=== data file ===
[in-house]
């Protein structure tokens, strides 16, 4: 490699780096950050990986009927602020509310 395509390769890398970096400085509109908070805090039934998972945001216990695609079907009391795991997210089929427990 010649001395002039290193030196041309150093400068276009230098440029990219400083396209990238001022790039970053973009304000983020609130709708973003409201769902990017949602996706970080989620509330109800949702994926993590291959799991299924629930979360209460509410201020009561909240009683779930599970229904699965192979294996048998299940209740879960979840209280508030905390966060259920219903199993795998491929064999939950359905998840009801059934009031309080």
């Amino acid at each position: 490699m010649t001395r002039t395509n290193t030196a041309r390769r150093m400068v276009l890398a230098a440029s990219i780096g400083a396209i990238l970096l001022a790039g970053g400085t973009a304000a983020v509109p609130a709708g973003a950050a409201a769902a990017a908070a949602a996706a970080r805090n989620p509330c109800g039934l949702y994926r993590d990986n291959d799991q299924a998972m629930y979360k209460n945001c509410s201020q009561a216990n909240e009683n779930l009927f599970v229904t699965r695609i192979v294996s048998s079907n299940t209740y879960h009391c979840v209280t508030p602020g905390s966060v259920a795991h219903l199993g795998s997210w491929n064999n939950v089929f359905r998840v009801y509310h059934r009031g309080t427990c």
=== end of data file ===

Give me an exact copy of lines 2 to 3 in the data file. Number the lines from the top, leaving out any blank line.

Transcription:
């Protein structure tokens, strides 16, 4: 490699780096950050990986009927602020509310 395509390769890398970096400085509109908070805090039934998972945001216990695609079907009391795991997210089929427990 010649001395002039290193030196041309150093400068276009230098440029990219400083396209990238001022790039970053973009304000983020609130709708973003409201769902990017949602996706970080989620509330109800949702994926993590291959799991299924629930979360209460509410201020009561909240009683779930599970229904699965192979294996048998299940209740879960979840209280508030905390966060259920219903199993795998491929064999939950359905998840009801059934009031309080």
């Amino acid at each position: 490699m010649t001395r002039t395509n290193t030196a041309r390769r150093m400068v276009l890398a230098a440029s990219i780096g400083a396209i990238l970096l001022a790039g970053g400085t973009a304000a983020v509109p609130a709708g973003a950050a409201a769902a990017a908070a949602a996706a970080r805090n989620p509330c109800g039934l949702y994926r993590d990986n291959d799991q299924a998972m629930y979360k209460n945001c509410s201020q009561a216990n909240e009683n779930l009927f599970v229904t699965r695609i192979v294996s048998s079907n299940t209740y879960h009391c979840v209280t508030p602020g905390s966060v259920a795991h219903l199993g795998s997210w491929n064999n939950v089929f359905r998840v009801y509310h059934r009031g309080t427990c």